I imagine this is because developers did not want to take a risk on building a game entirely around the Kinect, given that it was not yet a proven concept or device. Many games were probably already deep into production by the time the designers were asked to incorporate the Kinect, which also doesn’t help (and may explain why so many Kinect-integrated features were limited to external apps, like with Dead Rising 3, or only offered mic-based enhancements). Most of the games specifically designed for the Kinect on Xbox 360 were straight-up shovelware, in turn adding to a lack of consumer faith towards the device. To this day, the biggest and best Kinect games are IPs that were created specifically for the Kinect, like Dance Central, Fantasia: Music Evolved and Kinect Sports. There are no core titles of any major series that were designed around full Kinect integration. This may have played its part in the Kinect’s ultimate demise.
The motion controls of the Wii, meanwhile, front and center to every game that appeared on the console, evolved and moved on. Nintendo added a gyroscopic element of motion control to the 3DS, which was in turn showed up on the Wii U. While the Wii U, due to branding, inferior hardware, and other issues was more or less a failure, the Switch has been anything but, incorporating the gyroscoping of the Wii U and 3DS and adding the separate standalone controls of the Wii, in the form of detachable Joycons. Nintendo learned to adapt more gracefully as time went on, choosing to correct their course instead of abandon it all together. This maintains Nintendo’s individuality, and thus ensures their place in a highly competitive market where consumer values do not always align with their own.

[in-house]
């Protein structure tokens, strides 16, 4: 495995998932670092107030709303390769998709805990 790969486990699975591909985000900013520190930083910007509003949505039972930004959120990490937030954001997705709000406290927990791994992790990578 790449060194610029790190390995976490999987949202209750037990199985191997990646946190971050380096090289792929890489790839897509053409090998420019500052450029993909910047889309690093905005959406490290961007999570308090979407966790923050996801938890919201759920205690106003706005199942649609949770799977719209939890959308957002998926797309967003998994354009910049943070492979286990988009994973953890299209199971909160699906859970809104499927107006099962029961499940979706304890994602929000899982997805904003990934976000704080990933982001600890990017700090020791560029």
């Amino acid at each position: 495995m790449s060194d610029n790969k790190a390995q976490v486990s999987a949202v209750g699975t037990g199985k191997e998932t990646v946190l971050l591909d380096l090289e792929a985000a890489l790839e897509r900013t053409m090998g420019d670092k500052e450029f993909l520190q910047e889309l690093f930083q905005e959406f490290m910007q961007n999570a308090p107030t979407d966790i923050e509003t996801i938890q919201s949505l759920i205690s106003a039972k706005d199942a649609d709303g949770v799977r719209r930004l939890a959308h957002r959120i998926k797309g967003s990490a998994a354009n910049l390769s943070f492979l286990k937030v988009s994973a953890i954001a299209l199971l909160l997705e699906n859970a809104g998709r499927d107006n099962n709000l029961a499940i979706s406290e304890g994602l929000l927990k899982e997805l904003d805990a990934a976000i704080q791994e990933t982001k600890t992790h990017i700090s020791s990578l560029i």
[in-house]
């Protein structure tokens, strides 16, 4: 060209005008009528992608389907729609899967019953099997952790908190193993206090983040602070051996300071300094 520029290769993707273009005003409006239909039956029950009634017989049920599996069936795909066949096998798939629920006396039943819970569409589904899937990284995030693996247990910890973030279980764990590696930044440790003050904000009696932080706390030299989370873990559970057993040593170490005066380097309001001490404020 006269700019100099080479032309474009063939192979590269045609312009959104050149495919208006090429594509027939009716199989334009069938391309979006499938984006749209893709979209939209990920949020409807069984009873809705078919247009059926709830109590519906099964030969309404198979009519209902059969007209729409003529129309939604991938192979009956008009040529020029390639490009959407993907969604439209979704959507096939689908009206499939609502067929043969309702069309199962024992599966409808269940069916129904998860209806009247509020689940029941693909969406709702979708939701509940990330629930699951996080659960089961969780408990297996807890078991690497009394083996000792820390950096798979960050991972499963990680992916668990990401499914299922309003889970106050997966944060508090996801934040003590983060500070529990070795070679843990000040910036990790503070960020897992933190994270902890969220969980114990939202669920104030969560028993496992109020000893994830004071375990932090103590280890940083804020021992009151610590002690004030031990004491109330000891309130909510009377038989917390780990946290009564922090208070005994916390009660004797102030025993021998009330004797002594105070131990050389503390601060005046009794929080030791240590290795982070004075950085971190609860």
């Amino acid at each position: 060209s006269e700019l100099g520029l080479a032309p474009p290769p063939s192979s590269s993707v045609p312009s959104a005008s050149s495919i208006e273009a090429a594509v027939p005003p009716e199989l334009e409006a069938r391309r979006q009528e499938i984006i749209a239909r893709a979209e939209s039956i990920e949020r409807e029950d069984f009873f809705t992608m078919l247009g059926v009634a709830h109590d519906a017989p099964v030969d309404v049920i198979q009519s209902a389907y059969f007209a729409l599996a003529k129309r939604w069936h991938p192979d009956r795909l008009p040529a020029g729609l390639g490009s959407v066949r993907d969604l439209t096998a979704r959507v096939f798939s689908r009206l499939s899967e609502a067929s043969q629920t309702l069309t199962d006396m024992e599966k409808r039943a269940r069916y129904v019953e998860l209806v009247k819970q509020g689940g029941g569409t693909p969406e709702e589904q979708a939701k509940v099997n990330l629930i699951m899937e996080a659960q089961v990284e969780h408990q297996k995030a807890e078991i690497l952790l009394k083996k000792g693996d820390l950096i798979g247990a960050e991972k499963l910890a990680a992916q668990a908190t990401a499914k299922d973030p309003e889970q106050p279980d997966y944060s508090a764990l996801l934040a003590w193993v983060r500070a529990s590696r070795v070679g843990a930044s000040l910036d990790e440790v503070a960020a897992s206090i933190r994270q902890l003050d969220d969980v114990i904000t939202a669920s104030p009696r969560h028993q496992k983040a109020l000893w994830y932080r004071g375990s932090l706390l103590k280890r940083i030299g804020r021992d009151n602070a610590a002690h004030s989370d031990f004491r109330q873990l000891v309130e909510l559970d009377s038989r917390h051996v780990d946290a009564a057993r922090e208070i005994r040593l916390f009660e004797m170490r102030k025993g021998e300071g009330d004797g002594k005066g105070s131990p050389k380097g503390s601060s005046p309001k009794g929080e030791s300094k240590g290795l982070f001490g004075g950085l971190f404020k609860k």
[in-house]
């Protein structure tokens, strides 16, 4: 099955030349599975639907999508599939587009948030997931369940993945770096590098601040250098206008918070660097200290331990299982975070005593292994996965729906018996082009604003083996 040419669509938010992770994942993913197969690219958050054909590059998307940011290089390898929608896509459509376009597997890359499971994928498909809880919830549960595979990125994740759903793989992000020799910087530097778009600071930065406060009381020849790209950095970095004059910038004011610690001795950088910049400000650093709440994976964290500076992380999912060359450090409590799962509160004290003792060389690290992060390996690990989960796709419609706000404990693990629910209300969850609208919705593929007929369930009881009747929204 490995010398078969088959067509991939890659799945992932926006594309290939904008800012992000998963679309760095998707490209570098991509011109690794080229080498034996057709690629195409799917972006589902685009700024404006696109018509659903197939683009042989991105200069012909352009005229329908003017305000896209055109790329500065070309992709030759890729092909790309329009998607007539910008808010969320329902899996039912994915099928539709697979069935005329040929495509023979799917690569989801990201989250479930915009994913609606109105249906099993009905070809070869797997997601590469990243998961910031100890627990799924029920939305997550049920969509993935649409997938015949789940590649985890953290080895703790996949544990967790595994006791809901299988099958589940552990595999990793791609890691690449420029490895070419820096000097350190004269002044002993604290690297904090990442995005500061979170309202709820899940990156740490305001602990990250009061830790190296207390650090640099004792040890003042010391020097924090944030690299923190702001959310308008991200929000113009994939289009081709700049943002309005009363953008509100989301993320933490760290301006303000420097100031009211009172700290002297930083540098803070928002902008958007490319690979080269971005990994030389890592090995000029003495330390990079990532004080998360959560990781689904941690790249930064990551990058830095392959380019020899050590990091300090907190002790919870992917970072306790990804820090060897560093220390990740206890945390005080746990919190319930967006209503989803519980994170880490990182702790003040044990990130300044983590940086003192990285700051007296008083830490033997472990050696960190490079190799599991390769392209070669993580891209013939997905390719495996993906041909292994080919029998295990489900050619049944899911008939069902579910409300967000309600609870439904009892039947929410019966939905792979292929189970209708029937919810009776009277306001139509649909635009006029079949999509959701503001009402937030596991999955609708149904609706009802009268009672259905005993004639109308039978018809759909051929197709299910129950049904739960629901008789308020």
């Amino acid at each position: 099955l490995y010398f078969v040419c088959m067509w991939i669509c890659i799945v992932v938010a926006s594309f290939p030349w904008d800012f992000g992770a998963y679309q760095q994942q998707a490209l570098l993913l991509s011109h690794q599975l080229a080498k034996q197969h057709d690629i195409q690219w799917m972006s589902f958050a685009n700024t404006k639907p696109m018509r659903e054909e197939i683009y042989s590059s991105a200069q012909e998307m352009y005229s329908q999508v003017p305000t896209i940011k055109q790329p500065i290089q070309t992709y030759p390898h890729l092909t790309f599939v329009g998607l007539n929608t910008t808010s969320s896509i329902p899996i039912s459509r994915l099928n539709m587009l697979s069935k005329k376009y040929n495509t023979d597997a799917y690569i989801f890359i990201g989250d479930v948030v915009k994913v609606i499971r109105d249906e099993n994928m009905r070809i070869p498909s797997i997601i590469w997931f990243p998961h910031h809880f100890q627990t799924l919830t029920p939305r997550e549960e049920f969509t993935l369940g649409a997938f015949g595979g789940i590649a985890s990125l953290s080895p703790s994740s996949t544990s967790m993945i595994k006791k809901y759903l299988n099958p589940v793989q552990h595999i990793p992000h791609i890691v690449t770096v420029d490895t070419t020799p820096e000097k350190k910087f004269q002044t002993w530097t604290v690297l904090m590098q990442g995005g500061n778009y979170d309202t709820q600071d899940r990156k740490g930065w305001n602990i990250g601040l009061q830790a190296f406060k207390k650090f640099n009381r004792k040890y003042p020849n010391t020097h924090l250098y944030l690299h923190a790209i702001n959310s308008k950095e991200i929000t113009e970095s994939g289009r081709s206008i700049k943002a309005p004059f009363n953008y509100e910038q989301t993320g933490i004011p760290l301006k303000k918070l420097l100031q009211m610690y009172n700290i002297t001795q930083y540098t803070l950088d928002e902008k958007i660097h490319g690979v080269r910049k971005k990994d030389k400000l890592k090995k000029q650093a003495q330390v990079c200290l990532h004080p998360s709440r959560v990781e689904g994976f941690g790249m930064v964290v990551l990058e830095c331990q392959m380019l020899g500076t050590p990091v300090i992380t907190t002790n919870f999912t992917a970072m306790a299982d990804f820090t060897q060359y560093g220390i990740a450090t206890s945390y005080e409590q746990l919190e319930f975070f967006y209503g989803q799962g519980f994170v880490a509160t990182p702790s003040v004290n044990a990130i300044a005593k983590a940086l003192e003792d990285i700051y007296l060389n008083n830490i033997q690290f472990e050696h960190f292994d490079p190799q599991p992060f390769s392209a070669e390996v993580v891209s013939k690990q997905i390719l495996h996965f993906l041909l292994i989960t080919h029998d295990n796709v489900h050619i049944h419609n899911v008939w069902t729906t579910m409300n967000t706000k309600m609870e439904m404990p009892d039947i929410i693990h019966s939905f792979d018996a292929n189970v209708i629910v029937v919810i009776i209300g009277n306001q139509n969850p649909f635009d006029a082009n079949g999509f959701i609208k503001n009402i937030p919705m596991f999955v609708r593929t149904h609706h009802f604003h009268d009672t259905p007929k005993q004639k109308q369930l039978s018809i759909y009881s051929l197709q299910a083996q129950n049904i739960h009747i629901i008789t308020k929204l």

It seems that when it came to the Kinect, Microsoft could only see a few feet ahead of themselves at any given time. When I reached out to former Harmonix employees while doing research for this article, I was told that leading up to the release of Dance Central: Spotlight, Harmonix (who were admittedly pushing to become the “Premier Kinect Developer”) were assured many times that their DLC-heavy monetization model, already on “razor thin margins,” would work out favorably due to the Kinect’s mandatory inclusion with every Xbox One. Mere months ahead of Fantasia: Music Evolved and Dance Central: Spotlight, Microsoft announced the cheaper Kinect-free version of the Xbox One. An unannounced Harmonix project was subsequently cancelled.
As a dedicated user of Kinect games to improve my health and fitness I still value the Kinect, and I wish that Microsoft would rededicate themselves to the technology rather than abandon it. But I also realize that in the future, the role it played will likely be filled by VR, should VR ever work out some of its own mobility issues. There is just too much potential for practical application for the legacy of the Kinect to disappear completely. But if it does, Microsoft will have no one to blame but themselves.
Holly Green is the assistant editor of Paste Games and a reporter and semiprofessional photographer living in Seattle, WA. She is also the author of Fry Scores: An Unofficial Guide To Video Game Grub. You can find her work at Gamasutra, Polygon, Unwinnable, and other videogame news publications.